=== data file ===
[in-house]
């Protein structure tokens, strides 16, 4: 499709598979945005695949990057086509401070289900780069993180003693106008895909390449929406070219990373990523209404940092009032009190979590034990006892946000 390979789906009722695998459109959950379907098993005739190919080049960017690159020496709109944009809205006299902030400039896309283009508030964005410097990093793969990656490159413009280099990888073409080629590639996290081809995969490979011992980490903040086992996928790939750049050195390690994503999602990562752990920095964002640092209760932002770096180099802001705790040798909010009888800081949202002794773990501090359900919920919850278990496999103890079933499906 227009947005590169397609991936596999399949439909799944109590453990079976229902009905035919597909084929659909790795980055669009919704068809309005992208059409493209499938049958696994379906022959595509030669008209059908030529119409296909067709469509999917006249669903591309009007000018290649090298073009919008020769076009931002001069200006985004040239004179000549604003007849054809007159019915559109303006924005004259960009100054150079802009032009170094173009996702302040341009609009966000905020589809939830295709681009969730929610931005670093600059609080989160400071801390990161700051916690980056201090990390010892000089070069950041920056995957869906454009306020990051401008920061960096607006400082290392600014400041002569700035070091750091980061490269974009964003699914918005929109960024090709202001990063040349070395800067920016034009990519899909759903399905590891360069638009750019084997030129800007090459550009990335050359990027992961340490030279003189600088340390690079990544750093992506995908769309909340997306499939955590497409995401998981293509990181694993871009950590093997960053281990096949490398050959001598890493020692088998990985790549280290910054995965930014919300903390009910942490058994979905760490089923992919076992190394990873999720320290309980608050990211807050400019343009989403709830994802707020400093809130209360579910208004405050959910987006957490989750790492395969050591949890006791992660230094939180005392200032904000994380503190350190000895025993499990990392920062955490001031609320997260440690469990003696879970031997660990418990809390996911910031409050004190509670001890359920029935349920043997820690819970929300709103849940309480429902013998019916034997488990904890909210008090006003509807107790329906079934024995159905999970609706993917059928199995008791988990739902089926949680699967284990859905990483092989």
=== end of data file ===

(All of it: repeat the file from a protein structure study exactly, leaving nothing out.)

[in-house]
């Protein structure tokens, strides 16, 4: 499709598979945005695949990057086509401070289900780069993180003693106008895909390449929406070219990373990523209404940092009032009190979590034990006892946000 390979789906009722695998459109959950379907098993005739190919080049960017690159020496709109944009809205006299902030400039896309283009508030964005410097990093793969990656490159413009280099990888073409080629590639996290081809995969490979011992980490903040086992996928790939750049050195390690994503999602990562752990920095964002640092209760932002770096180099802001705790040798909010009888800081949202002794773990501090359900919920919850278990496999103890079933499906 227009947005590169397609991936596999399949439909799944109590453990079976229902009905035919597909084929659909790795980055669009919704068809309005992208059409493209499938049958696994379906022959595509030669008209059908030529119409296909067709469509999917006249669903591309009007000018290649090298073009919008020769076009931002001069200006985004040239004179000549604003007849054809007159019915559109303006924005004259960009100054150079802009032009170094173009996702302040341009609009966000905020589809939830295709681009969730929610931005670093600059609080989160400071801390990161700051916690980056201090990390010892000089070069950041920056995957869906454009306020990051401008920061960096607006400082290392600014400041002569700035070091750091980061490269974009964003699914918005929109960024090709202001990063040349070395800067920016034009990519899909759903399905590891360069638009750019084997030129800007090459550009990335050359990027992961340490030279003189600088340390690079990544750093992506995908769309909340997306499939955590497409995401998981293509990181694993871009950590093997960053281990096949490398050959001598890493020692088998990985790549280290910054995965930014919300903390009910942490058994979905760490089923992919076992190394990873999720320290309980608050990211807050400019343009989403709830994802707020400093809130209360579910208004405050959910987006957490989750790492395969050591949890006791992660230094939180005392200032904000994380503190350190000895025993499990990392920062955490001031609320997260440690469990003696879970031997660990418990809390996911910031409050004190509670001890359920029935349920043997820690819970929300709103849940309480429902013998019916034997488990904890909210008090006003509807107790329906079934024995159905999970609706993917059928199995008791988990739902089926949680699967284990859905990483092989």